Other Options

Fixtures with regression means that the light source is seated higher up into the housing and the surrounding trim is deep. A full, or 'deep' regressed fixture provides less distracting glare since the light is less visible when observing the downlight from a distance.

Dimming and Special Features

You should pay close attention to color temperature and intensity since they both can have an effect on the overall look of your space. If addressed properly, these spaces will be where you actually spend the most time. To help, we carry many LED recessed lights that are dimmer compatible, white tunable, and color changing, and we continue to add more and more products that are functional with today's smart technology.

How to determine the spacing and layout of recessed lighting?

Determining what size your fixture should be will depend on the ceiling height and square footage of your space. You should keep in mind there are no set rules when it comes to fixture placement. In fact, personal preference and design aesthetic is often enough to go on. A good rule of thumb is to use one recessed light for every 4 to 6 feet of ceiling space. Typically, fixtures should be placed 24 inches from a wall or cabinet with 2 to 5 feet of space between them. However, not all rooms require the same amount of brightness. For example, a bedroom doesn't need as much light as a kitchen, so in this case you would use less fixtures.

The most common size for residential recessed downlights is 4 to 7 inches in diameter. The most popular size used is a 6-inch fixture. For that reason, there typically more 6-inch styles to choose from. Higher ceilings require larger diameters, typically 6 inches or above. Generally, the larger the diameter of your fixture, the wider wash of light it will deliver. Below we'll take a look at how recessed lighting should be installed in kitchen and bathroom.


When it comes to kitchens, 4 and 5-inch is an ideal size for providing enough lighting output above countertops for food prep and cleanup. When you begin to laying out recessed lighting in a kitchen, you'll need to focus on areas that aren't covered by other fixtures like under cabinet lighting and pendants. You need to consider where your high-traffic areas are, and focus on lighting that space. For example, gallery-style kitchens or walkways around an island should have a single row of appropriately spaced downlight that will enhance your ambient lighting scheme. Whereas wall-to-wall kitchens that have nothing in the center, a grid pattern would be your best option for even illumination throughout the space.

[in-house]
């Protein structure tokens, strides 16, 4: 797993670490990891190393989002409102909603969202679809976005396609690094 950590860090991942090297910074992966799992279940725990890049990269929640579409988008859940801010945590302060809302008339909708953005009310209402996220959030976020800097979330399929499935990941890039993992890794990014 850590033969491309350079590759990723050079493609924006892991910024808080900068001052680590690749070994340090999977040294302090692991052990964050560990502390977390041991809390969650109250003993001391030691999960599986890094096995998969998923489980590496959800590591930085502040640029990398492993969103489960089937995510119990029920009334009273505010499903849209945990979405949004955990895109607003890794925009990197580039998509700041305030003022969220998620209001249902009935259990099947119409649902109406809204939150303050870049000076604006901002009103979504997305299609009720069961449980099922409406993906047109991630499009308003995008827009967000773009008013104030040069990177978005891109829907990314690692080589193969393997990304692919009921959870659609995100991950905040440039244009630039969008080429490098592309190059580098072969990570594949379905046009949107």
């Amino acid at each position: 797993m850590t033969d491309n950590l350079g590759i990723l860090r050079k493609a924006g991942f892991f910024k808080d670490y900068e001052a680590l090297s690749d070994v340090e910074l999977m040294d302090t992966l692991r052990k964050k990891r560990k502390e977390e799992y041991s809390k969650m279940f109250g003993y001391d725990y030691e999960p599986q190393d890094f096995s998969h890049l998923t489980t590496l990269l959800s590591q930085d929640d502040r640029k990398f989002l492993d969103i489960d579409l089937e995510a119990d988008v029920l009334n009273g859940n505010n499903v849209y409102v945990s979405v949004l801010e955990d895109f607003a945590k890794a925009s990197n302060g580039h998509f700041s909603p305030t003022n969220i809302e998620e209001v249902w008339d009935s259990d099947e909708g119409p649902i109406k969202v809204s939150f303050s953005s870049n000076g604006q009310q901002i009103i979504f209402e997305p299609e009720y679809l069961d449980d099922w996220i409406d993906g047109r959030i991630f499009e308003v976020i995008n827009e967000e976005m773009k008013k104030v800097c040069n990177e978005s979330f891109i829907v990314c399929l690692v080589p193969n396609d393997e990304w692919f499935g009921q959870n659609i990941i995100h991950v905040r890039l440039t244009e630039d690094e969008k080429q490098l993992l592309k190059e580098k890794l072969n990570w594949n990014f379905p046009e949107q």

For bathrooms, LED recessed lighting can add both style and function to your space. Recessed lights can be installed in shower stalls or over tubs, unlike decorative wall or ceiling mounted fixtures. It's important to consider recessed lighting as part of an overall bath lighting layout. When recessed lights are used in combination with bar lights or wall sconces around vanity spaces and mirrors, you'll end up with a layered lighting system that is hard to achieve with just ceiling fixtures alone. Keep in mind for bathrooms, you should always choose a waterproof downlight that's rated for wet and damp locations. For instance, steam that is generated by a shower, it can create problems for fixtures that are only rated for dry locations. Whereas, an air-tight waterproof fixture is able to resist corrosion and is less likely to short circuit over time. You should always check the product page or on the hyperlinked PDF for a fixture's UL listing.

The same spacing guidelines previously mentioned for the kitchen area should be applied here. It's good practice to install downlight fixtures at least 2 feet from walls and cabinets to avoid a spotlight effect on vertical surfaces. If there is too much spacing, shadows can be created throughout the room, so we recommend placing them about 4 feet apart. You should also consider using a dimmer for added control. In bath areas, dimming gives you ambient, task, and accent lighting all at the touch of a button.

What are the benefits of LED recessed lighting?

LED recessed lighting is the perfect choice for providing practical and functional lighting for homes and commercial buildings.

At Stars and Stripes Lighting, there are hundreds of options at your fingertips. If you're still feeling unsure, just get in touch with us. We'll provide you with accurate information that won't overwhelm you. Our team of lighting experts will help take all the pressure off in deciding which fixtures to choose. We can help educate you on the best product for your application, work with you to create a custom layout, and even estimate the cost of your project. Let us help you select the best LED recessed lights today!